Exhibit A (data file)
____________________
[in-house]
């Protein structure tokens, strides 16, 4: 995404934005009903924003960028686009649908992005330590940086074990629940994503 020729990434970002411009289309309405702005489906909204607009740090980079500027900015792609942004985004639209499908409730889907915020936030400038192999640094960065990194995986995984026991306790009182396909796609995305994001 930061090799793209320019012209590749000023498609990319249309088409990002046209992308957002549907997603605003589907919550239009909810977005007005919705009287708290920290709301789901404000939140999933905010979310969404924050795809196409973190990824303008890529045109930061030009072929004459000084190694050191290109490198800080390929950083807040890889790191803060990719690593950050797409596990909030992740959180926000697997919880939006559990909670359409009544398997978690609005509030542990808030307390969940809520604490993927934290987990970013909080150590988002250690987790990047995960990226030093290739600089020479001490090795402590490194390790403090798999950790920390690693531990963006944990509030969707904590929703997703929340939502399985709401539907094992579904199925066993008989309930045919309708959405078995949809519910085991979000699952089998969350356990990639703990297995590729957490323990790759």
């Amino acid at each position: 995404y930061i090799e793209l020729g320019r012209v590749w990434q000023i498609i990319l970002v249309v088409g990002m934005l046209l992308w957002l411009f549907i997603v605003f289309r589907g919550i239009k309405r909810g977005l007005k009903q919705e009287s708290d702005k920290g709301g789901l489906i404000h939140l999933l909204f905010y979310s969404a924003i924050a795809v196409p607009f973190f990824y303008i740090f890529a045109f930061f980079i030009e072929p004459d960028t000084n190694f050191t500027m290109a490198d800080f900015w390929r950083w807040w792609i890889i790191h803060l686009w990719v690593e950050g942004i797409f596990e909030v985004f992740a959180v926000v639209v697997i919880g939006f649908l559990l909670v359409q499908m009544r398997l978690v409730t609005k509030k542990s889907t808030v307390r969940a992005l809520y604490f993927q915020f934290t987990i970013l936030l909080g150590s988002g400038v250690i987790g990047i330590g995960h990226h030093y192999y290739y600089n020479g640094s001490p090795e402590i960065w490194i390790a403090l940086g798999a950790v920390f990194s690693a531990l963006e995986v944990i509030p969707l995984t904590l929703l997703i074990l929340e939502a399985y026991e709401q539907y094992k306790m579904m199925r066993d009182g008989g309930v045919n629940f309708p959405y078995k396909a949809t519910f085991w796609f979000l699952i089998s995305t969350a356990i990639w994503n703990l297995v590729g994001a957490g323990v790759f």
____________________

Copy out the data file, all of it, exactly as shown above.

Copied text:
[in-house]
């Protein structure tokens, strides 16, 4: 995404934005009903924003960028686009649908992005330590940086074990629940994503 020729990434970002411009289309309405702005489906909204607009740090980079500027900015792609942004985004639209499908409730889907915020936030400038192999640094960065990194995986995984026991306790009182396909796609995305994001 930061090799793209320019012209590749000023498609990319249309088409990002046209992308957002549907997603605003589907919550239009909810977005007005919705009287708290920290709301789901404000939140999933905010979310969404924050795809196409973190990824303008890529045109930061030009072929004459000084190694050191290109490198800080390929950083807040890889790191803060990719690593950050797409596990909030992740959180926000697997919880939006559990909670359409009544398997978690609005509030542990808030307390969940809520604490993927934290987990970013909080150590988002250690987790990047995960990226030093290739600089020479001490090795402590490194390790403090798999950790920390690693531990963006944990509030969707904590929703997703929340939502399985709401539907094992579904199925066993008989309930045919309708959405078995949809519910085991979000699952089998969350356990990639703990297995590729957490323990790759």
């Amino acid at each position: 995404y930061i090799e793209l020729g320019r012209v590749w990434q000023i498609i990319l970002v249309v088409g990002m934005l046209l992308w957002l411009f549907i997603v605003f289309r589907g919550i239009k309405r909810g977005l007005k009903q919705e009287s708290d702005k920290g709301g789901l489906i404000h939140l999933l909204f905010y979310s969404a924003i924050a795809v196409p607009f973190f990824y303008i740090f890529a045109f930061f980079i030009e072929p004459d960028t000084n190694f050191t500027m290109a490198d800080f900015w390929r950083w807040w792609i890889i790191h803060l686009w990719v690593e950050g942004i797409f596990e909030v985004f992740a959180v926000v639209v697997i919880g939006f649908l559990l909670v359409q499908m009544r398997l978690v409730t609005k509030k542990s889907t808030v307390r969940a992005l809520y604490f993927q915020f934290t987990i970013l936030l909080g150590s988002g400038v250690i987790g990047i330590g995960h990226h030093y192999y290739y600089n020479g640094s001490p090795e402590i960065w490194i390790a403090l940086g798999a950790v920390f990194s690693a531990l963006e995986v944990i509030p969707l995984t904590l929703l997703i074990l929340e939502a399985y026991e709401q539907y094992k306790m579904m199925r066993d009182g008989g309930v045919n629940f309708p959405y078995k396909a949809t519910f085991w796609f979000l699952i089998s995305t969350a356990i990639w994503n703990l297995v590729g994001a957490g323990v790759f």